Bruce in Spaceeeeeee............
If Bruce goes into space, who'll look after the sheep dip?
Australia has itself a space strategy of sorts: nothing grand, but a signal that the dearth of space applications research down under might finally come to an end. The focus of the government strategy, launched yesterday, is going to be on satellites rather than the scary stuff like launch platforms. In part, it appears to be …
It is a little known fact that Australia launched a satellite on 29 November 1967.
The satellite was launched into orbit from the Woomera Rocket Range, which is in a very isolated desert part of South Australia. The payload was shaped like a cone and was just over two metres long, weighing more than 70 kg. It carried scientific tests for measuring the composition of the atmosphere and solar radiation. The satellite was in orbit for about six weeks before it re-entered the atmosphere. Australian scientists continued important space research using rockets fired from Woomera until it was closed in 1980.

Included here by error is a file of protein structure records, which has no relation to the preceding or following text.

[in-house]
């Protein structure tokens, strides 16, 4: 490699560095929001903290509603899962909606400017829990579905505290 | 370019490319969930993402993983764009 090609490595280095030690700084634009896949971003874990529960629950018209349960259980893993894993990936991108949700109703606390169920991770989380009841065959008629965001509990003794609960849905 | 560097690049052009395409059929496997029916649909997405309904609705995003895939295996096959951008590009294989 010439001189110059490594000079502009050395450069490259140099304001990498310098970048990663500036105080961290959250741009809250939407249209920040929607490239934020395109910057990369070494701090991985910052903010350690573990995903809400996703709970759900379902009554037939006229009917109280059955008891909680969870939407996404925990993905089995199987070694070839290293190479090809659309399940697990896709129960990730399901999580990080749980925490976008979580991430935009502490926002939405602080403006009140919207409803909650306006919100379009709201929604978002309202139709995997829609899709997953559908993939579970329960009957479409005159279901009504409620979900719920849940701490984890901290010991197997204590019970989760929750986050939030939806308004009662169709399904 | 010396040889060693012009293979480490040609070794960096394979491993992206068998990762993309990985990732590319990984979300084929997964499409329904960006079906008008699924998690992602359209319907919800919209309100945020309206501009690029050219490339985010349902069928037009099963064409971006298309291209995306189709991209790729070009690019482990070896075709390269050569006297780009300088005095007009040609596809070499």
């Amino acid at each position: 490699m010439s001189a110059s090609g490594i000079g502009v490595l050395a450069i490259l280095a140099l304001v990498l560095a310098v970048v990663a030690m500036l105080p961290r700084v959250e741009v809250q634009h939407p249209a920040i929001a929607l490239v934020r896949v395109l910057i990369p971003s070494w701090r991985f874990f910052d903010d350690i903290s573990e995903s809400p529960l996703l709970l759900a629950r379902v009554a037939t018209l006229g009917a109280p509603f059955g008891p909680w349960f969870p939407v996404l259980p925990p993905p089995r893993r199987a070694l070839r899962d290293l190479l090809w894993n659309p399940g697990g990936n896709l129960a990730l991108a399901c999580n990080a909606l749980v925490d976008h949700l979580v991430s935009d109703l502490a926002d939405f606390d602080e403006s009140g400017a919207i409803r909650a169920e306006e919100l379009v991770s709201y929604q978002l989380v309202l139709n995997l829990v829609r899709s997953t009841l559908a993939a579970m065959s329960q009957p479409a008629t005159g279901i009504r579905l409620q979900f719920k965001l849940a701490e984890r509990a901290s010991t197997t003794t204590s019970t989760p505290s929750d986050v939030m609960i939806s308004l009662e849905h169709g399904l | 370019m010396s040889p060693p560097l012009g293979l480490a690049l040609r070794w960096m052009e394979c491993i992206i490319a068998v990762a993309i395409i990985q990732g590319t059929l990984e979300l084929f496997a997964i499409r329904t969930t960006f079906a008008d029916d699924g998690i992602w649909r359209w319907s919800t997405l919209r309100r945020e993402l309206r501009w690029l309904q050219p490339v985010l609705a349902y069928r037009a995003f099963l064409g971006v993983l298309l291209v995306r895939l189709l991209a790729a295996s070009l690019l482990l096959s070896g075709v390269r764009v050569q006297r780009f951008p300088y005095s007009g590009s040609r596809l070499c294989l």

Wresat, named after WRE, the Weapons Research Establishment. Amongst the fun projects they did was "Airborne Recovery", an attempt to catch missiles in nets dragged behind Beaufort bombers.
Their most successful ongoing activity, in that it made money was, err, sheep grazing on their extensive site.
Supposedly is one of the only rocket launching facilities where the launch and recovery were in the same country, was a landing zone on the West Australian coast.
There is a $10,000 departure tax if you leave the country on a rocket.
Australia also has the distinction of selling uranium to another country so it could have bombs exploded on its soil. Also they once sprayed plutonium across the desert by melting it with explosives. Fun times.
I was very lucky to collect on eBay a few years ago, some WRESAT memorabilia,
in the form of a desk set with a scale model of the satellite pointing optimistically
upward on a little stand on a base of the same material. Inset in the base is a brass
receptacle and inside that was a lapel pin, with WRESAT logo on it. Obviously this
was some commemorative kit and seems it might have been turned in the lab, by
someone involved on the project. It is made of some kind of metal that might
be offcuts of material used in the original project. I am so lucky to have this
piece of Australia's space history. I have scoured everything I know about WRESAT
but no info about where ithis might have been presented if at all...
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